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of the cases stands a rigorous scrutiny, and they are not relied upon as the main justification of the continuance of classics. A new line of defense is opened up that was not at all present to the minds of sixteenth-century scholars. We are told of numerous indirect and secondary advantages of cultivating language in general and the classic languages in particular, which make the acquisition a rewarding labor, even without one particle of the primary use. But for these secondary advantages, languages could have no claim to appear, with such enormous values, in the Civil Service scheme.

My purpose requires me to advert to these alleged secondary uses of language—not, however, for the purpose of counter-arguing them, but rather to indicate what seems to me the true mode of bringing them to the proof.

The most usual phraseology for describing the indirect benefit of languages is that they supply a training to the powers of the mind; that, if not information, they are culture; that they react upon our mastery of our own language, and so on. It is quite necessary, however, to find terms more definite and tangible than the slippery words "culture" and "training;" we must know in precise language what particular powers or aptitudes are increased by the study of a foreign language. Nevertheless, the conclusions set forth in this paper do not require me to work out an exhaustive review of these advantages. It is enough to give as many as will serve for examples.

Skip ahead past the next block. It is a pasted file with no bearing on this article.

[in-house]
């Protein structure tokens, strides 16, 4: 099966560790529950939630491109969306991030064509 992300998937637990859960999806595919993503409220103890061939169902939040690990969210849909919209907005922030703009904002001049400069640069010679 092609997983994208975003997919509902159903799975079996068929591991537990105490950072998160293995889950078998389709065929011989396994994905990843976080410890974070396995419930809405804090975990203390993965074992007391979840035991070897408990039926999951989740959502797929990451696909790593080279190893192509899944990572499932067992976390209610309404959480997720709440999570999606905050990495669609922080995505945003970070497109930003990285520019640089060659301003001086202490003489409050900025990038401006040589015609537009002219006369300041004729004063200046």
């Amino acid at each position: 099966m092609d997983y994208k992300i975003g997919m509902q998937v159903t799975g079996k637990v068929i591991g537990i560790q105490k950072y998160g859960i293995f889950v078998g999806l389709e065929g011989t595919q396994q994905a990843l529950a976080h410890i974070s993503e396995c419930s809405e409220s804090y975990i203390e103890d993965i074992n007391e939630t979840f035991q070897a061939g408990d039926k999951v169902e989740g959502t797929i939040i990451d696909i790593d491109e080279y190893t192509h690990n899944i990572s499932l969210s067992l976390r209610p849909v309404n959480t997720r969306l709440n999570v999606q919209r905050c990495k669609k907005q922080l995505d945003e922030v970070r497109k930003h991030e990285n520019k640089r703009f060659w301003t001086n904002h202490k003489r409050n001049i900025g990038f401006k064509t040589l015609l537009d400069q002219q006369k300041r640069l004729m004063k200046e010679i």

Now, it must be freely admitted, as a possible case, that a practice introduced, in the first instance, for a particular purpose, may be found applicable to many other purposes; so much so that, ceasing to be employed for the original use, this practice may be kept up for the sake of the after-uses. For example, clothing was no doubt primarily contrived for warmth; but it is not now confined to that—decoration or ornament, distinction of sexes, ranks, and offices, modesty—are also attained by means of clothes. This example is a suggestive one. We have only to suppose ourselves migrating to some African climate, where clothing for warmth is absolutely dispensed with. We should not on that account adopt literal nudity—we should still desire to maintain those other advantages. The artistic decoration of the person would continue to be thought of; and, as no amount of painting and tattooing, with strings of beads superadded, would answer to our ideal of personal elegance, we should have recourse to some light, filmy textures, that would allow the displays of drapery, colors, and design, and show off the poetry of motion; we should also indicate the personal differences that we were accustomed to show by vesture. But now comes the point of the moral: we should not maintain our close, heavy fabrics, our great-coats, shawls, and cloaks. These would cease with the need for them. Perhaps the first emigrants could keep up the prejudice for their warm things, but not so their successors.